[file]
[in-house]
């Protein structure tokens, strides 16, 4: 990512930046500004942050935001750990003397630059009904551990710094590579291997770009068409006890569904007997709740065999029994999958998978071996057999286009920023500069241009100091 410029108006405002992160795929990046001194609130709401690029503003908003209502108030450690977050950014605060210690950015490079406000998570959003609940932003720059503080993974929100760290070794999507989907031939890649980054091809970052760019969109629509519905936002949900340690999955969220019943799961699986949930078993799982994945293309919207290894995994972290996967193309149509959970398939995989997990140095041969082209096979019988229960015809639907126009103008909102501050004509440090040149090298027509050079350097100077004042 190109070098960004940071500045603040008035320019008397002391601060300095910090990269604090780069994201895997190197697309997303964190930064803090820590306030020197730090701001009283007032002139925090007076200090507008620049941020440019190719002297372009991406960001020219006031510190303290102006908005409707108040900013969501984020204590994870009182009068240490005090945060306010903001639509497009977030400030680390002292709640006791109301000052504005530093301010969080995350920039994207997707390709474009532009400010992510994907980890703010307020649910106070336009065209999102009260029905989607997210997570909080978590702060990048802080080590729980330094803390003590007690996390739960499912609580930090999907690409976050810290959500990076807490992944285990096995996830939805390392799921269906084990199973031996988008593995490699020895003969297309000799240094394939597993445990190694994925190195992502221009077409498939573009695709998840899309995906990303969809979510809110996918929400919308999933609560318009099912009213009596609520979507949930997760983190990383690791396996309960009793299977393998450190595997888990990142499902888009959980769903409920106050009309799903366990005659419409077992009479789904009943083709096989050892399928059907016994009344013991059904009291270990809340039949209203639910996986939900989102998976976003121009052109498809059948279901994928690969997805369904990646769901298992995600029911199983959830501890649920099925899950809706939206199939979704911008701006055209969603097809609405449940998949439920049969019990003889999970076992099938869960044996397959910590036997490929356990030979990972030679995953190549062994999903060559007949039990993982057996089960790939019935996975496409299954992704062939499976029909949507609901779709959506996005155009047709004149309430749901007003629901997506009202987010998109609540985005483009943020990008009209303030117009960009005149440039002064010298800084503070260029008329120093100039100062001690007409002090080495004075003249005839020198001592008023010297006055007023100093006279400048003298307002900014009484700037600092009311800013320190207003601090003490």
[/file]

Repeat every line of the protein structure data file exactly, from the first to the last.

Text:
[in-house]
């Protein structure tokens, strides 16, 4: 990512930046500004942050935001750990003397630059009904551990710094590579291997770009068409006890569904007997709740065999029994999958998978071996057999286009920023500069241009100091 410029108006405002992160795929990046001194609130709401690029503003908003209502108030450690977050950014605060210690950015490079406000998570959003609940932003720059503080993974929100760290070794999507989907031939890649980054091809970052760019969109629509519905936002949900340690999955969220019943799961699986949930078993799982994945293309919207290894995994972290996967193309149509959970398939995989997990140095041969082209096979019988229960015809639907126009103008909102501050004509440090040149090298027509050079350097100077004042 190109070098960004940071500045603040008035320019008397002391601060300095910090990269604090780069994201895997190197697309997303964190930064803090820590306030020197730090701001009283007032002139925090007076200090507008620049941020440019190719002297372009991406960001020219006031510190303290102006908005409707108040900013969501984020204590994870009182009068240490005090945060306010903001639509497009977030400030680390002292709640006791109301000052504005530093301010969080995350920039994207997707390709474009532009400010992510994907980890703010307020649910106070336009065209999102009260029905989607997210997570909080978590702060990048802080080590729980330094803390003590007690996390739960499912609580930090999907690409976050810290959500990076807490992944285990096995996830939805390392799921269906084990199973031996988008593995490699020895003969297309000799240094394939597993445990190694994925190195992502221009077409498939573009695709998840899309995906990303969809979510809110996918929400919308999933609560318009099912009213009596609520979507949930997760983190990383690791396996309960009793299977393998450190595997888990990142499902888009959980769903409920106050009309799903366990005659419409077992009479789904009943083709096989050892399928059907016994009344013991059904009291270990809340039949209203639910996986939900989102998976976003121009052109498809059948279901994928690969997805369904990646769901298992995600029911199983959830501890649920099925899950809706939206199939979704911008701006055209969603097809609405449940998949439920049969019990003889999970076992099938869960044996397959910590036997490929356990030979990972030679995953190549062994999903060559007949039990993982057996089960790939019935996975496409299954992704062939499976029909949507609901779709959506996005155009047709004149309430749901007003629901997506009202987010998109609540985005483009943020990008009209303030117009960009005149440039002064010298800084503070260029008329120093100039100062001690007409002090080495004075003249005839020198001592008023010297006055007023100093006279400048003298307002900014009484700037600092009311800013320190207003601090003490």